Bath Salts: Dangers of Bath Salt Use & Addiction
A fairly new category of drugs marketed as bath salts are not actually crystals that are placed in a bathtub. Instead, these are drugs that are being snorted, smoked, swallowed, or injected for a “high.”
Available in powdered, crystalline, tablet, or capsule form, bath salts are sold in brightly colored packaging under names like “research chemicals,” “plant food,” and “jewelry cleaner.” These packages are often labeled with terms like “not for human consumption,” and they are found on the shelves of music stores, head shops, and gas stations. They can also be ordered online.
Due to the false labeling of bath salts, many myths exist regarding their use. Since bath salts can be bought over the counter, people may think they are safer than illegal drugs; however, this is not true. The fact is that bath salts are synthetic cathinones, which are stimulant drugs that raise a person’s heart rate, body temperature, blood pressure, and respiration rate while increasing energy levels, sociability, excitement, focus, and pleasure. In addition, these drugs reduce desire to sleep and eat.
Bath salts usually contain amphetamine-like stimulants, such as mephedrone, methylone, or MDPV (3,4 methylenedioxypyrovalerone). Due to their potentially dangerous side effects when abused, the Drug Enforcement Administration (DEA) placed these synthetic stimulants under federal control in 2011, classifying them as Schedule I, meaning that they are illegal to possess or sell and indicating their high abuse potential and lack of accepted medicinal usage. Even though the three most commonly used chemicals in bath salts may be illegal, drug manufacturers are finding ways around this by altering the chemical compounds of their synthetic cathinones just enough to escape regulation and control. This means that many of these products may still be legal and accessible to recreational drug users.
In 2014, the American Association of Poison Control Centers (AAPCC) reported over 500 exposures to bath salts, citing that these products may cause a dangerous spike in heart rate or blood pressure as well as paranoia, hallucinations, delusions, violence, suicidal tendencies, seizures, panic attacks, chest pain, and nausea and vomiting. Individuals taking bath salts may not even be aware of what the drugs actually contain, as these products are synthesized in illicit laboratories and often “cut” with a variety of chemicals or potential toxins.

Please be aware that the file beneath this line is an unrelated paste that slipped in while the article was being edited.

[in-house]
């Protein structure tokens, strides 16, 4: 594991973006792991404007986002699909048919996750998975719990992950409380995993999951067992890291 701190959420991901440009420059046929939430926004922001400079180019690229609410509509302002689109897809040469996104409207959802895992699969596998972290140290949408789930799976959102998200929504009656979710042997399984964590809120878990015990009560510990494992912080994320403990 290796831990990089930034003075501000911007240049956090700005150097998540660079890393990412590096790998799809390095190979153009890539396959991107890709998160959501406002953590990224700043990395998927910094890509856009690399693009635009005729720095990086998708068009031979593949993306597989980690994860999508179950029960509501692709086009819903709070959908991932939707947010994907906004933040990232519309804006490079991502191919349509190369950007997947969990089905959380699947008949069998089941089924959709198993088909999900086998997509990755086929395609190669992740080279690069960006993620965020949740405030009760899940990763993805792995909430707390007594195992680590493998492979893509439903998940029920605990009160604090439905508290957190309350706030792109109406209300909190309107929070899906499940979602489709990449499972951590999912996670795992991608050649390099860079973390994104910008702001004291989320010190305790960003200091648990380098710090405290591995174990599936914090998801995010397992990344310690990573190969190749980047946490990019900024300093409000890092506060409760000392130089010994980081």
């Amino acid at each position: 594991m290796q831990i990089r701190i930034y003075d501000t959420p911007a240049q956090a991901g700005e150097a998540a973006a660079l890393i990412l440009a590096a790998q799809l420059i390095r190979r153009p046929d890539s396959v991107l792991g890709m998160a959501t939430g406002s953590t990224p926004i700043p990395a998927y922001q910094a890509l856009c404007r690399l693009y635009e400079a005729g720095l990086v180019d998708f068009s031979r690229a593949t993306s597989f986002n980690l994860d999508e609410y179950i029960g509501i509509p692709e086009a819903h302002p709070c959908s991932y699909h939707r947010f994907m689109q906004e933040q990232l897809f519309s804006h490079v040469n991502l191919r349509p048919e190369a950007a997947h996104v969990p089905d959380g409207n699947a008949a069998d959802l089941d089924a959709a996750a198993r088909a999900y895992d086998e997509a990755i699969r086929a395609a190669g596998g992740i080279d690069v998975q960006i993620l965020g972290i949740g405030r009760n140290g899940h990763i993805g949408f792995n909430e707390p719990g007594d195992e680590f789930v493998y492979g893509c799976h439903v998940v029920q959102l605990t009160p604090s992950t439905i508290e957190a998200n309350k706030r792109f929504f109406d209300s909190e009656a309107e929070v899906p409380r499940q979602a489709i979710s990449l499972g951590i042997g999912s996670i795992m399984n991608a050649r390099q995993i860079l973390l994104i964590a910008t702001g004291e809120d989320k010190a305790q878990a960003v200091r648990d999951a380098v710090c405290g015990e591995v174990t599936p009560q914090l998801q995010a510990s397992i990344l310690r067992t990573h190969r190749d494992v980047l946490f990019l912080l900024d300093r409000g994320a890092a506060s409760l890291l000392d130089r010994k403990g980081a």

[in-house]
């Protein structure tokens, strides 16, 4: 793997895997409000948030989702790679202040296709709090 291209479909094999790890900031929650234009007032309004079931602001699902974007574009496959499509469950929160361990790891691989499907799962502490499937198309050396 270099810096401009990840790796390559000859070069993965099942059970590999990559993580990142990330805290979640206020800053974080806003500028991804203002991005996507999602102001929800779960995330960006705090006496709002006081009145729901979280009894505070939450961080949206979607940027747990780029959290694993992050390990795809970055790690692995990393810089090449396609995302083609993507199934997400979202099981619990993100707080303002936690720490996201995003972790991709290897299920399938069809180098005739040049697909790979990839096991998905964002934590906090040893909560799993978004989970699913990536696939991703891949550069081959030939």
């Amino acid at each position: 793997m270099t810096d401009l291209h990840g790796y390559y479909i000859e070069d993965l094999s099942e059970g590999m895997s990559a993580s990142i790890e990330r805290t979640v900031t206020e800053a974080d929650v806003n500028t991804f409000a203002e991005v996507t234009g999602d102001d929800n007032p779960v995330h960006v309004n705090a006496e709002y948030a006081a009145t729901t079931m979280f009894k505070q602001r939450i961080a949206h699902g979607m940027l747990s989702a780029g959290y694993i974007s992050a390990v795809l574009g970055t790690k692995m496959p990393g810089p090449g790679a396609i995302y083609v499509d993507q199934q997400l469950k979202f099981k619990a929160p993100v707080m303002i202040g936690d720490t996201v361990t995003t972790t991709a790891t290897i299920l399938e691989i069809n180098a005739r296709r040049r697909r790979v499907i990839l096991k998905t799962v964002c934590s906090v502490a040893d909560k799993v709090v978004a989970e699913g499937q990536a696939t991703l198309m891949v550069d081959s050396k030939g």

Bath salts carry a high risk for potentially fatal overdose as well as psychotic behavior. Newsweek reported on several incidents of violence and psychosis related to intoxication from “designer” or synthetic cathinones. Called Bliss, Cloud 9, Meow Meow, Blue Silk, Ivory Wave, Vanilla Sky, Stardust, Snow Leopard, White Lightning, Red Dove, Explosion, Tranquility, and many more names online and on the street, synthetic cathinones are considered dangerous mind-altering drugs with numerous side effects, including a high potential for addiction.
Bath Salt Abuse in Teens and Young Adults
Bath salts appeal to teens and young adults seeking a cheap and “legal” high. These drugs may be commonly doled out at clubs or raves for increased energy and wakefulness, making them popular with the younger population. The DEA reports that users of bath salts are typically teenagers, young adults, and college students. The journal Addiction Science & Clinical Practice publishes that while abuse of designer drugs has been seen in people of various ages, it is most common in males in their mid to late 20s.
Since the chemical makeup of recreationally abused bath salts is constantly changing, many of these drugs may not appear on traditional drug tests or toxicology screens, which may also be appealing to users.
The stimulating effects of bath salts may be desirable for their ability to decrease a person’s inhibitions and provide a euphoric effect. Although these drugs may mimic the effects of the naturally occurring khat plant, they are man-made substances with numerous potential adverse and unknown interactions in the body and brain.